What does a sustainable energy system look like? How might renewable energy provide a much greater proportion of our energy needs in the coming decades? Which technologies and designs for the various renewable energy sources will we rely on to help us decarbonise our energy systems and maintain a secure supply of affordable electricity and heat? In this module you'll explore these questions by systematically reviewing the eight main renewable energy technologies. With the help of study guides, you will develop your ability to apply this knowledge practically ? especially for solar thermal, solar photovoltaic and wind.
What can you learn about an archaic community from the art they created? Can the way in which their artefacts are displayed enhance the experience of viewing it? Very few remains still exist from Ancient Greek culture on the whole. However because of the durability of the material, pottery is a large part of the archaeological record from this period in Greece’s history, and as a result these vases have exerted a disproportionately large influence on our understanding of Greek society.
These films show how you can an insight into Greek civilisation by observing the designs on the ceramics that have been acquired by these museums. The Open University’s Jessica Hughes analyses their religious mythology and Lucilla Burns discusses presentation at the Fitzwilliam museum in Cambridge.
In Ghana, types of cloth and the design of textiles are about more than just fashion. Woven Kente cloth is a great status symbol, marking wealth and, in the past, office - something to be worn on important occasions and by important people. Adinkra is a printed fabric, hand-made and worn mainly for funerals, which are very important celebrations in Ghana. The tracks on this album introduce the Kente weavers and Adinkra workers, show the creative processes behind the textiles they make, and reveal how traditional designs remain relevant. This material is taken from The Open University Course A216 Art and its histories.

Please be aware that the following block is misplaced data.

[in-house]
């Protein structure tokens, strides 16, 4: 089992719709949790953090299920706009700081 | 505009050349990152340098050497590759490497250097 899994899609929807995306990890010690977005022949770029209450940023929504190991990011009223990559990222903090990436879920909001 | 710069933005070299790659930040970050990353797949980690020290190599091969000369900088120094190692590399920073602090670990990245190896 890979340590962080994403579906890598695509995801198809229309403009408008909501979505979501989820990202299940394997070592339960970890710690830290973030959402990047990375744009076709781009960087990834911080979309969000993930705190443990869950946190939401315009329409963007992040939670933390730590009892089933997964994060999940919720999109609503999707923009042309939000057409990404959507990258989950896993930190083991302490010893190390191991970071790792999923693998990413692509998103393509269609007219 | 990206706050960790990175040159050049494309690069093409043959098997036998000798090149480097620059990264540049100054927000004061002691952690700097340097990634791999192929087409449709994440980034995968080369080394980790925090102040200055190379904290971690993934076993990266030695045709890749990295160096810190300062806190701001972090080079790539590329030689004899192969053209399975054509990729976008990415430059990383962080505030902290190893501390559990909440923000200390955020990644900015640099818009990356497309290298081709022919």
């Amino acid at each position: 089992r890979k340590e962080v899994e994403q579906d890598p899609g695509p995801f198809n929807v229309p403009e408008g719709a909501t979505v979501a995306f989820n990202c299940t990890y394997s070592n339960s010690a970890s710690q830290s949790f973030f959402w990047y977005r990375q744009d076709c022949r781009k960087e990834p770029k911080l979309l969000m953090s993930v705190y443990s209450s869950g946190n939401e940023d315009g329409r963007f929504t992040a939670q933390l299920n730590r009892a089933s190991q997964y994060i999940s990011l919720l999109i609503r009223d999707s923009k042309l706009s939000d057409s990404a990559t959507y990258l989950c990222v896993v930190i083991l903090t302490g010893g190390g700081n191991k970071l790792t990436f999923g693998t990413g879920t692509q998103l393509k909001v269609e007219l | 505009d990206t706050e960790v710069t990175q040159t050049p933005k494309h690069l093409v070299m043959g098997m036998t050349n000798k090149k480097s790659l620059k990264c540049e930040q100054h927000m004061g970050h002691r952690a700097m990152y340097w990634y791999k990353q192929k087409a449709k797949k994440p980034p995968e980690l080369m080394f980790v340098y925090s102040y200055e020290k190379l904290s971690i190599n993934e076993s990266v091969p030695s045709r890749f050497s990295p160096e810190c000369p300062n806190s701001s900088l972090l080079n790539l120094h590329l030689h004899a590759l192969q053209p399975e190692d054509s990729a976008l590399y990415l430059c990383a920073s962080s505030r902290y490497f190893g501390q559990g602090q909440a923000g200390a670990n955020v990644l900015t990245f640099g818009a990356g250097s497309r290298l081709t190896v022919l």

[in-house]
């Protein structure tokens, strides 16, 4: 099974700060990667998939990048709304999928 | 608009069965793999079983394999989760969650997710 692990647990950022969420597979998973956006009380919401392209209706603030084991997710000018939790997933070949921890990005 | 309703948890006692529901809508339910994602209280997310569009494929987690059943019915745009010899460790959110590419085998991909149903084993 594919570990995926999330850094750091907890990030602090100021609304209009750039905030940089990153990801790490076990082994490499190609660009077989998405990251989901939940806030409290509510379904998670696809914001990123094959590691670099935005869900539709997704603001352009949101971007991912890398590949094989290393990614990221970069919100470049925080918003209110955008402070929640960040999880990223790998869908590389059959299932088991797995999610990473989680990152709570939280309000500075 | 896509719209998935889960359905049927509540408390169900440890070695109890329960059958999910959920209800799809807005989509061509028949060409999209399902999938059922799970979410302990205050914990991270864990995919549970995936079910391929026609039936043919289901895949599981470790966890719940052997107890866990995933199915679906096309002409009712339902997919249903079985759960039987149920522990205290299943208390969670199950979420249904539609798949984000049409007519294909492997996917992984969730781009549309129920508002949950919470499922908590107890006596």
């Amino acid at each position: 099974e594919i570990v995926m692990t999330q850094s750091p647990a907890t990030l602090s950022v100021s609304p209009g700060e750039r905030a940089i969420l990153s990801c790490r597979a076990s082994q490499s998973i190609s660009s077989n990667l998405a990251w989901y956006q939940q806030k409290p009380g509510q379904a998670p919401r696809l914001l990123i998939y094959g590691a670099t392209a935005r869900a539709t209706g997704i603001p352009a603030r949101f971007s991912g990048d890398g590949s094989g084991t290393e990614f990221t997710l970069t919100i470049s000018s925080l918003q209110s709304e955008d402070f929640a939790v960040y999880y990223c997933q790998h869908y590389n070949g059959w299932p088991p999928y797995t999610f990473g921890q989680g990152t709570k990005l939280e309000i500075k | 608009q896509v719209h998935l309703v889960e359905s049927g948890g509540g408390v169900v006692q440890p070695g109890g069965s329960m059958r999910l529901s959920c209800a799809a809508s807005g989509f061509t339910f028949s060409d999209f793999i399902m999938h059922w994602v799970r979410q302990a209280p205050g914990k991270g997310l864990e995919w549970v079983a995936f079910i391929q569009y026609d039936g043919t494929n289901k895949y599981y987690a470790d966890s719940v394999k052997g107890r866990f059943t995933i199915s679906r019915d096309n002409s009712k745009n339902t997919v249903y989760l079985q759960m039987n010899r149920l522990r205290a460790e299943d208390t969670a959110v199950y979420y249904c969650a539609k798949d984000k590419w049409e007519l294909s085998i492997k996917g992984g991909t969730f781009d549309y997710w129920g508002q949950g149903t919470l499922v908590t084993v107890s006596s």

Are you aware of the environmental impacts of the stuff you buy? Is that chair you bought made from wood from a sustainable forest, or was it illegally logged ? Or perhaps your TV set's inner parts are too difficult to recycle or cause pollution when it’s dismantled at the end of its life. All this adds up to a huge amount of damage to the planet. This album looks at how designers must respond to the increasingly urgent need for sustainability in product design. Designers now need to come up with not only better, more efficient designs, but must also consider the impacts in all stages in the life cycle of a product to minimise negative social and environmental consequences. This album also reveals how new product ideas and inventions are tested before they’re turned into commercially viable products. You may also want to explore the albums "Energy and Sustainability" and "Sustainable Communities". This material is taken from The Open University Course T307 Innovation: designing for a sustainable future.
How is safety built into the design of new structures? What sort of tests are used to ascertain the safety of proposed designs? Structural integrity, the study of the safe design and assessment of materials and structures under load, has become crucial in engineering design. Concepts within stress analysis have wide applicability, as there are very few manufactured components and products that do not experience any loading during their life. The tracks on this album demonstrate a selection of specialised tests designed to tell us about the behaviour of materials under certain conditions. They also show how failure assessment can be used to obtain information as to why a component or structure failed, to better inform future designs. This material forms part of the course T357, Structural integrity: designing against failure.
What does mathematics have to do with nature or art? The video tracks in this album trace the origin of the mathematics of chaos and describe how the chance discovery of fractals became the basis for some real - and revolutionary - commercial applications such as the fax and the modem. A closer look at ancient fabric designs and the spiral of a nautilus shell also reveals repeating patterns that can be analysed in a mathematical way. This material forms part of The Open University course MS221 Exploring mathematics.